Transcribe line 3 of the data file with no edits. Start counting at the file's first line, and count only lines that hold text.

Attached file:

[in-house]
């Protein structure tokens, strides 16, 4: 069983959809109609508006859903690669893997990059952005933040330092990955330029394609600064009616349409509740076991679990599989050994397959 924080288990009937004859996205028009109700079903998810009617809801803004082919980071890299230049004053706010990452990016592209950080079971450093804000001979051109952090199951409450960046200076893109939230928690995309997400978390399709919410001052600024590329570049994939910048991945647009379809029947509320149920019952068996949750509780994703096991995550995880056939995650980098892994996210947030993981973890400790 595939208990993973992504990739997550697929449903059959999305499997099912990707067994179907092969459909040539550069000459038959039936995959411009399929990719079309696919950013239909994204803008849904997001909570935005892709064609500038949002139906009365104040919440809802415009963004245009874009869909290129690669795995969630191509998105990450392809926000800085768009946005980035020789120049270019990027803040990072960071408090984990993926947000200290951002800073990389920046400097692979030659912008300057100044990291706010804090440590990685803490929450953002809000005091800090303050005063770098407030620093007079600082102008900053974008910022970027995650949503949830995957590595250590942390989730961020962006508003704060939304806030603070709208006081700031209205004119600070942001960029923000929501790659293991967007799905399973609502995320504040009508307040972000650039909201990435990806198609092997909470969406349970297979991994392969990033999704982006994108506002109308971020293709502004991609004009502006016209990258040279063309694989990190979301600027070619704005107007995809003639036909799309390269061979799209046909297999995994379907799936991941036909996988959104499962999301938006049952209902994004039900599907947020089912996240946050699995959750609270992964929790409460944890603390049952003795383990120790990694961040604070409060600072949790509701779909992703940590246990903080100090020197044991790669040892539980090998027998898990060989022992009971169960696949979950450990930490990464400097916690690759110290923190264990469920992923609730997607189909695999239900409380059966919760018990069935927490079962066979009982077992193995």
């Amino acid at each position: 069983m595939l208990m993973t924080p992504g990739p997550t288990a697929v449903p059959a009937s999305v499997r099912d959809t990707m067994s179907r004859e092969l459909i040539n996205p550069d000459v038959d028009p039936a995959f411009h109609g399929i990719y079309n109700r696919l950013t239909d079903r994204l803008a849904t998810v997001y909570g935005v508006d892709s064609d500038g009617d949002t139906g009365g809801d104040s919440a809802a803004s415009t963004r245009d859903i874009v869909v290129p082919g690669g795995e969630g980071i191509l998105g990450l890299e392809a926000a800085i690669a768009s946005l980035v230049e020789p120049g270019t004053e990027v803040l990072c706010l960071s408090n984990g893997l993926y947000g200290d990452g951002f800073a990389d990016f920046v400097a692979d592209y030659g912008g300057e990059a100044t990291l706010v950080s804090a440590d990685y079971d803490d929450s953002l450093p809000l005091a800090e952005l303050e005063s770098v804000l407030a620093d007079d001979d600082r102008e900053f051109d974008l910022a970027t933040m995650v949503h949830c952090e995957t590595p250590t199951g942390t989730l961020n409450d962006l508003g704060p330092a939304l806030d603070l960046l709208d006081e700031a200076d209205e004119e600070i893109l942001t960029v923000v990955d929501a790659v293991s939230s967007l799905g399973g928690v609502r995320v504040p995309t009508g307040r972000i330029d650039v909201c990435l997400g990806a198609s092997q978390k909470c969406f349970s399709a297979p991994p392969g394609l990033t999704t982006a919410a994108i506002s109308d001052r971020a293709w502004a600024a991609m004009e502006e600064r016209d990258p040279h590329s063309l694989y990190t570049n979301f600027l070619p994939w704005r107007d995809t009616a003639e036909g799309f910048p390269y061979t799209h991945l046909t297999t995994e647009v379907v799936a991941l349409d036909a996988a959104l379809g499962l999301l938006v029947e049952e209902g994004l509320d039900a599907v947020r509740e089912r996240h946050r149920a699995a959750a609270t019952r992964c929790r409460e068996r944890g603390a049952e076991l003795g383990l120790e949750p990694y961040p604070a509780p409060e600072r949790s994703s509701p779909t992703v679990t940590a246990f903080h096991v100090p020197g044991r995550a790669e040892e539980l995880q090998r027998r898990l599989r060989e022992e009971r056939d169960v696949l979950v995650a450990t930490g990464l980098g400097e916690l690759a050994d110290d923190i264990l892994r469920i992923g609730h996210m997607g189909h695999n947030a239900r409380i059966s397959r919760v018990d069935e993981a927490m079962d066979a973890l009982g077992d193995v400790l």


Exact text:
């Amino acid at each position: 069983m595939l208990m993973t924080p992504g990739p997550t288990a697929v449903p059959a009937s999305v499997r099912d959809t990707m067994s179907r004859e092969l459909i040539n996205p550069d000459v038959d028009p039936a995959f411009h109609g399929i990719y079309n109700r696919l950013t239909d079903r994204l803008a849904t998810v997001y909570g935005v508006d892709s064609d500038g009617d949002t139906g009365g809801d104040s919440a809802a803004s415009t963004r245009d859903i874009v869909v290129p082919g690669g795995e969630g980071i191509l998105g990450l890299e392809a926000a800085i690669a768009s946005l980035v230049e020789p120049g270019t004053e990027v803040l990072c706010l960071s408090n984990g893997l993926y947000g200290d990452g951002f800073a990389d990016f920046v400097a692979d592209y030659g912008g300057e990059a100044t990291l706010v950080s804090a440590d990685y079971d803490d929450s953002l450093p809000l005091a800090e952005l303050e005063s770098v804000l407030a620093d007079d001979d600082r102008e900053f051109d974008l910022a970027t933040m995650v949503h949830c952090e995957t590595p250590t199951g942390t989730l961020n409450d962006l508003g704060p330092a939304l806030d603070l960046l709208d006081e700031a200076d209205e004119e600070i893109l942001t960029v923000v990955d929501a790659v293991s939230s967007l799905g399973g928690v609502r995320v504040p995309t009508g307040r972000i330029d650039v909201c990435l997400g990806a198609s092997q978390k909470c969406f349970s399709a297979p991994p392969g394609l990033t999704t982006a919410a994108i506002s109308d001052r971020a293709w502004a600024a991609m004009e502006e600064r016209d990258p040279h590329s063309l694989y990190t570049n979301f600027l070619p994939w704005r107007d995809t009616a003639e036909g799309f910048p390269y061979t799209h991945l046909t297999t995994e647009v379907v799936a991941l349409d036909a996988a959104l379809g499962l999301l938006v029947e049952e209902g994004l509320d039900a599907v947020r509740e089912r996240h946050r149920a699995a959750a609270t019952r992964c929790r409460e068996r944890g603390a049952e076991l003795g383990l120790e949750p990694y961040p604070a509780p409060e600072r949790s994703s509701p779909t992703v679990t940590a246990f903080h096991v100090p020197g044991r995550a790669e040892e539980l995880q090998r027998r898990l599989r060989e022992e009971r056939d169960v696949l979950v995650a450990t930490g990464l980098g400097e916690l690759a050994d110290d923190i264990l892994r469920i992923g609730h996210m997607g189909h695999n947030a239900r409380i059966s397959r919760v018990d069935e993981a927490m079962d066979a973890l009982g077992d193995v400790l």